US House overcomes initial setback to pass 20-week abortion ban
By Matt Hadro
Washington D.C., May 13, 2015 / 06:35 pm (CNA/EWTN News) - Two years after abortionist Kermit Gosnell was convicted of committing three first-degree murders at his abortion clinic, the House passed a bill Wednesday that effectively bans abortions after 20 weeks of pregnancy.
“This bill is about protecting pain-capable babies and their mothers from the tragedy … of late-term abortion-on-demand," Rep. Trent Franks (R-Ariz.), the bill's sponsor, stated May 13 to reporters outside the U.S. Capitol building.
"It is not a Republican issue or a Democratic issue," he added. "This is a test of our own humanity and who we are as human family."
The bill bans abortions after 20 weeks of pregnancy except in cases of rape, incest, or the life of the mother, "excluding psychological or emotional conditions." For an abortion to be obtained in cases of rape or incest, the offense must be reported to the proper authorities when a minor seeks an abortion.
This clause ensures the "safety of the child that's pregnant," explained Mallory Quigley of the pro-life Susan B. Anthony List.
The bill helps not only children but women as well, said one of the leading co-sponsors, Rep. Diane Black (R-Tenn.). "It provides that the mother must get medical attention, medical care, or counseling to help them with this very difficult decision," she told CNA.
The mother must receive all proper information from the physician about the age of her child, the law, and the fact that if the child is born alive from a botched abortion procedure it would receive all the normal medical care any child would receive. A second physician must be present at any late-term abortion procedure to ensure medical care for the child.
The bill passed by a margin of 242-184, largely along party lines. Four Republicans voted against it, and four Democrats supported it.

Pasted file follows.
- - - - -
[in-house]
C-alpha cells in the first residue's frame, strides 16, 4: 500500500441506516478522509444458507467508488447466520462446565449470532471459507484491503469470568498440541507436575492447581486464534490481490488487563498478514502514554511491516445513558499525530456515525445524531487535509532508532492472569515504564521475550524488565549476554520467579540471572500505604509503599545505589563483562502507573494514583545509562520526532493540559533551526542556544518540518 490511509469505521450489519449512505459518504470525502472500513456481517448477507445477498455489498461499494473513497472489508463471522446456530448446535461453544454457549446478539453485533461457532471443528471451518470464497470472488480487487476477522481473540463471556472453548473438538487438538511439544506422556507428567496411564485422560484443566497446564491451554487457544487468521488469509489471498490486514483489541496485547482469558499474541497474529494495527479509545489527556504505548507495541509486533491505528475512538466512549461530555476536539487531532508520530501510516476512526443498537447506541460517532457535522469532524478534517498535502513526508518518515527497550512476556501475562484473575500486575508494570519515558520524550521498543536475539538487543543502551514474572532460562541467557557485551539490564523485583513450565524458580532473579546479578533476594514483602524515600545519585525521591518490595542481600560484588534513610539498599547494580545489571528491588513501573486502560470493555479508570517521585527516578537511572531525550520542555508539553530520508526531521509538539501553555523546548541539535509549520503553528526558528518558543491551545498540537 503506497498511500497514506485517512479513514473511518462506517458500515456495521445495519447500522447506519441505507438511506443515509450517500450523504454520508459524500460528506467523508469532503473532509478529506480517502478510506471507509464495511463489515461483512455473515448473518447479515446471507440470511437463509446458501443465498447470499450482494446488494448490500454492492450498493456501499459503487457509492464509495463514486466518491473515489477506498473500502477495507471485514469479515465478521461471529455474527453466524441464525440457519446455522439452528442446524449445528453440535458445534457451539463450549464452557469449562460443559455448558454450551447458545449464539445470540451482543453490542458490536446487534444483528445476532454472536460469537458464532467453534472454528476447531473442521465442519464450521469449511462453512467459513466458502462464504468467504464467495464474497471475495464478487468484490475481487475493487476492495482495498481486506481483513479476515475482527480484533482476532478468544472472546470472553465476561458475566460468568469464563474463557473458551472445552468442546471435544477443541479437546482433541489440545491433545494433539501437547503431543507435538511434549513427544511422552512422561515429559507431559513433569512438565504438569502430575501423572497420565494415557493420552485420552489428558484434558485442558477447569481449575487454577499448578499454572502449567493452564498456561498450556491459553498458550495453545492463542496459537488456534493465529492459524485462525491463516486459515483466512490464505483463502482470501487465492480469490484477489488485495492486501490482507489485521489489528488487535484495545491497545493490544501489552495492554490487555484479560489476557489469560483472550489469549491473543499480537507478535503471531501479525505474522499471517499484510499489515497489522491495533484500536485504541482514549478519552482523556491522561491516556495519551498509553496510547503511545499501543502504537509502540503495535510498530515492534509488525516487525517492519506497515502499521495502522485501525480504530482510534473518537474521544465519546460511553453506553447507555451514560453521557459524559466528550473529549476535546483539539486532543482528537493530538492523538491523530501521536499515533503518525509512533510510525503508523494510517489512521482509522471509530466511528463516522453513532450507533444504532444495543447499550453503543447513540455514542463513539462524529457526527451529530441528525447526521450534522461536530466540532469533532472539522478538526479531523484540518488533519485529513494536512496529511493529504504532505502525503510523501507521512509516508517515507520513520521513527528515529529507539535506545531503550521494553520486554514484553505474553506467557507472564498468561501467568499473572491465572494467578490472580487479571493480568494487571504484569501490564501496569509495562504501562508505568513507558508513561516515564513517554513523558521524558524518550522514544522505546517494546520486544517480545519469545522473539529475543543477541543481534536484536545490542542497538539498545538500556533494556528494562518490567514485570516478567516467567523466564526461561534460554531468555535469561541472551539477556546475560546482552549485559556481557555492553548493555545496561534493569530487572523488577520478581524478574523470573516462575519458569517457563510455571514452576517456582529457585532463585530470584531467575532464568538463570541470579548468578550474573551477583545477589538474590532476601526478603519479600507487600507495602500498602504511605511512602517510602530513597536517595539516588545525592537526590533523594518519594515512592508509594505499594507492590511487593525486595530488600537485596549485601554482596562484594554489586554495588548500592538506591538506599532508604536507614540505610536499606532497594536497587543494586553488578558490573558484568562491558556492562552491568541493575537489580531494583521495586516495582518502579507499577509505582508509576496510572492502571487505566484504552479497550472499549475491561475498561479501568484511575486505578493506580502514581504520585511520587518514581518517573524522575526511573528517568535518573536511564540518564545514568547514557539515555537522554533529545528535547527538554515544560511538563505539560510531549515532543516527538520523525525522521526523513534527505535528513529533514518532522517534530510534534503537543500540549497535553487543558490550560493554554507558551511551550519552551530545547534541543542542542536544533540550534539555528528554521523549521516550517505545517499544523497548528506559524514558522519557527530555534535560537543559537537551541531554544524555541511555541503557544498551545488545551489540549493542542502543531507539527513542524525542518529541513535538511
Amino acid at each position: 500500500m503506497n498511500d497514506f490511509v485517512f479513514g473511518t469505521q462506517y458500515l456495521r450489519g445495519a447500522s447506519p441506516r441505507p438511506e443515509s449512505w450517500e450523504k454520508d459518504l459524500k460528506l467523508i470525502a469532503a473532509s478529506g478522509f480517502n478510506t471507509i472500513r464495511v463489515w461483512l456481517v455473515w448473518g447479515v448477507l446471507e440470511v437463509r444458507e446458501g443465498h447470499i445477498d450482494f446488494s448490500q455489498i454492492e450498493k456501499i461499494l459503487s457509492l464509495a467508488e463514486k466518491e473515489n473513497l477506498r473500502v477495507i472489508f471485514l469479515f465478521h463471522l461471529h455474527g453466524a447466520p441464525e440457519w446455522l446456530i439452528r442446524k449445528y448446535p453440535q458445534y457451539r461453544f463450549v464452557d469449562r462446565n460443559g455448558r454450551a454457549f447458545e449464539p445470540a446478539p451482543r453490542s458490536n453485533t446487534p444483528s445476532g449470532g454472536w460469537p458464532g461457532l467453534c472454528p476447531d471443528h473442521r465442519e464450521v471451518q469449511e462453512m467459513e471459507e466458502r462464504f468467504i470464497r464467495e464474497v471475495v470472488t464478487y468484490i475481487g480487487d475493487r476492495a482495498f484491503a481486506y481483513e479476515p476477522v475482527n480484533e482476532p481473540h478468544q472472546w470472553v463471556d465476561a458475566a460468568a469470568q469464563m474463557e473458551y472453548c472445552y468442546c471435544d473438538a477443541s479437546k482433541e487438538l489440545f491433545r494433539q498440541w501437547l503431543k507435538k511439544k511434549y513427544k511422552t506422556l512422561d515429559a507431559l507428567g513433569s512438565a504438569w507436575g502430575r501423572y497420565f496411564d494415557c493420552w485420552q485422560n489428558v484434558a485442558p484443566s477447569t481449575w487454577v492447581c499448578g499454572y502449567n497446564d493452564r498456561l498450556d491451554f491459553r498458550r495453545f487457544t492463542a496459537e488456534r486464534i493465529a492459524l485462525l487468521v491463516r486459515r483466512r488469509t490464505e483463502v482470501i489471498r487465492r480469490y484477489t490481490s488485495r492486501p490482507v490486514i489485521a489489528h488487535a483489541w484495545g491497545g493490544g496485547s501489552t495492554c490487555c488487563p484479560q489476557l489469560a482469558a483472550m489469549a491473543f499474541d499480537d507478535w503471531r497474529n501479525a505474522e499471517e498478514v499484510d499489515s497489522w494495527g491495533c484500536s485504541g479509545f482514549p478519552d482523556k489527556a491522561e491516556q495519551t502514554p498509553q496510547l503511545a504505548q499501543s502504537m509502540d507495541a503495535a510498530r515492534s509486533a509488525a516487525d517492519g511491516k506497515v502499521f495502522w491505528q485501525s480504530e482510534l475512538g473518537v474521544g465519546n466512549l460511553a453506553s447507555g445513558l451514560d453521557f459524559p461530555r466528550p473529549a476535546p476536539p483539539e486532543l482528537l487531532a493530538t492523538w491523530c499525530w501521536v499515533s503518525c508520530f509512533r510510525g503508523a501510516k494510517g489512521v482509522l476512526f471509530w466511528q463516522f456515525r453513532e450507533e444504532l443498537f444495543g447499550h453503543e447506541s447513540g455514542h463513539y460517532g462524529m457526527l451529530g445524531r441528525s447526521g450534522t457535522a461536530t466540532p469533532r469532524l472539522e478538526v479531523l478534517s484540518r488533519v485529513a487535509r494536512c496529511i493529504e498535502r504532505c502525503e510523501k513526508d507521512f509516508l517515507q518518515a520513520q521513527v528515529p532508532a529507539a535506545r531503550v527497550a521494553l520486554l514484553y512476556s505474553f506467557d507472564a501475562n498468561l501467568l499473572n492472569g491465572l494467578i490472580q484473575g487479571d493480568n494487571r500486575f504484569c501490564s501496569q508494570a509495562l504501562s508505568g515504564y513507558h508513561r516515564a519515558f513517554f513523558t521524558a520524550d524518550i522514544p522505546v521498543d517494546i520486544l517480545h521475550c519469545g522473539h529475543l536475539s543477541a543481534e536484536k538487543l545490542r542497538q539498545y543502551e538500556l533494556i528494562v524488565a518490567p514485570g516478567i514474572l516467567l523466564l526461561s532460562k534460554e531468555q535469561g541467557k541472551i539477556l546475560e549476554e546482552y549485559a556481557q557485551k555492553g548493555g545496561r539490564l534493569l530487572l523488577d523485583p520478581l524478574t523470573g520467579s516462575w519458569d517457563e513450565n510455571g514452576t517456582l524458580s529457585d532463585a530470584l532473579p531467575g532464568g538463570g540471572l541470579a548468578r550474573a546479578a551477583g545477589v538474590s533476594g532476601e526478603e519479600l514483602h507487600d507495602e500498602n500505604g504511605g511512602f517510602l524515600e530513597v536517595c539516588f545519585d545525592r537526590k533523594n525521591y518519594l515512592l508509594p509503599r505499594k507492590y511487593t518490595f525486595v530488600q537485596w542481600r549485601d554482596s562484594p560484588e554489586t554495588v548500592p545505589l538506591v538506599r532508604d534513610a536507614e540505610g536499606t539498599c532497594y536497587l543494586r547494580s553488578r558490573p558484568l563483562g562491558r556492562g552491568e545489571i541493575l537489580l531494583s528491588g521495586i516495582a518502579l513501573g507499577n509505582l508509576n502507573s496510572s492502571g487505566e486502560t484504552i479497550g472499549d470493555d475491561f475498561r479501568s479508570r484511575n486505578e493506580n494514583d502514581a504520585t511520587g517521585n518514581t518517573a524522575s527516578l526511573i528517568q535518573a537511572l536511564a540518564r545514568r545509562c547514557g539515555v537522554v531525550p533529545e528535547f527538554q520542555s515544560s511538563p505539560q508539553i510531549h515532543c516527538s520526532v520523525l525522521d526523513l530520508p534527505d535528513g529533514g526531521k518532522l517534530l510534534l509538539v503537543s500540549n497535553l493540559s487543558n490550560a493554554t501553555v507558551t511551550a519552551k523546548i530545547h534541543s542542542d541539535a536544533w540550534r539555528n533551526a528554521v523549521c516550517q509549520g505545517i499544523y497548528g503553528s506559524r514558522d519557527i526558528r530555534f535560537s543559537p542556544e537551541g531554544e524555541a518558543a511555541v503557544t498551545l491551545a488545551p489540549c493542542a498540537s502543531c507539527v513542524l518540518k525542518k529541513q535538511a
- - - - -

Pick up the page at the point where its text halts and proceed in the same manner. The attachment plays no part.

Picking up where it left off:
GOP Sen. Lindsey Graham (S.C.) announced that he would "welcome debate" on the legislation in the Senate. "There are 7 countries that allow on-demand abortions at 20-weeks & I don't believe the US should be in that club," he tweeted after the bill's passage.
Many Christian and pro-life groups supported the bill's passage, including the U.S. Conference of Catholic Bishops.
An earlier version of the bill was planned for passage on Jan. 22, the 42nd anniversary of Roe v. Wade, but in an 11th hour turn a group of GOP congresswomen balked at supporting the bill over its rape exception, claiming the legislation would tarnish the party’s image among youth and women voters.
Actually, risks from abortions noticeably increase after 20 weeks of pregnancy, supporters claimed, saying that threats to the well-being of the mother go up as well.
Technology has allowed for a much clearer view of the viability of the pro-life argument, the bill's supporters insisted, noting that science is clear that by 20 weeks a baby feels pain. The state has a necessary interested in protecting both woman and child, they added.
"Every life deserves the opportunity to reach its full potential," Rep. Cathy McMorris-Rodgers stated on the House floor before the vote. The congresswoman has a son with Down syndrome and has been a pro-life advocate for children receiving negative pre-natal diagnoses, who suffer from significantly higher rates of abortion than other unborn children.
These unborn children are the most defenseless in society and must be protected, insisted Rep. Sean Duffy (R-Wisc.) in an impassioned speech on the House floor.
"What do we stand for in this institution – what do we stand for in America – if we do not stand up for the most defenseless and voiceless among us?" he asked on the House floor.
The bill has far-reaching implications for the 2016 presidential election, the Susan B. Anthony List said, noting that 14 Republican presidential candidates have publicly supported the legislation, providing pro-lifers an opportunity to "go on offense."
Supporters said 60 percent of Americans support such a bill.
Members of Congress announced last Friday that the bill would be voted on the anniversary of Gosnell's conviction. The abortionist's clinic was described as a "house of horrors" by former employees.
Worker testimonies included stories of babies surviving abortion attempts having their spines cut, mothers drugged and dead babies flushed down toilets.
The babies could obviously feel pain, pro-lifers said, and so can unborn babies at 20 weeks of age – that is “beyond question,” Franks stated.
The White House had announced its intention to veto the previous bill in January, and is expected to veto this legislation if it passes the Senate.